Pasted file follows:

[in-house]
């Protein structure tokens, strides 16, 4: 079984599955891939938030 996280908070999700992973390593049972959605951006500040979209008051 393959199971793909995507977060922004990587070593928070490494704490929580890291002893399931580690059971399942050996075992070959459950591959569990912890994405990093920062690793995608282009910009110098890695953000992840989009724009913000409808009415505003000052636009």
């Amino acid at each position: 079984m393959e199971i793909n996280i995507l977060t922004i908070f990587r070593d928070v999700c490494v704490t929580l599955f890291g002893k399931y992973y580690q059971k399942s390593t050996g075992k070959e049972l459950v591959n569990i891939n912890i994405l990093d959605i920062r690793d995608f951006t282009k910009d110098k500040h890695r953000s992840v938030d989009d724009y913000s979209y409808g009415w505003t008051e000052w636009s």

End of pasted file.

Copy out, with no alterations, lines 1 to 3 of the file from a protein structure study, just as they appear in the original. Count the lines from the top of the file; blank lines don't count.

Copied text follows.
[in-house]
């Protein structure tokens, strides 16, 4: 079984599955891939938030 996280908070999700992973390593049972959605951006500040979209008051 393959199971793909995507977060922004990587070593928070490494704490929580890291002893399931580690059971399942050996075992070959459950591959569990912890994405990093920062690793995608282009910009110098890695953000992840989009724009913000409808009415505003000052636009």
């Amino acid at each position: 079984m393959e199971i793909n996280i995507l977060t922004i908070f990587r070593d928070v999700c490494v704490t929580l599955f890291g002893k399931y992973y580690q059971k399942s390593t050996g075992k070959e049972l459950v591959n569990i891939n912890i994405l990093d959605i920062r690793d995608f951006t282009k910009d110098k500040h890695r953000s992840v938030d989009d724009y913000s979209y409808g009415w505003t008051e000052w636009s």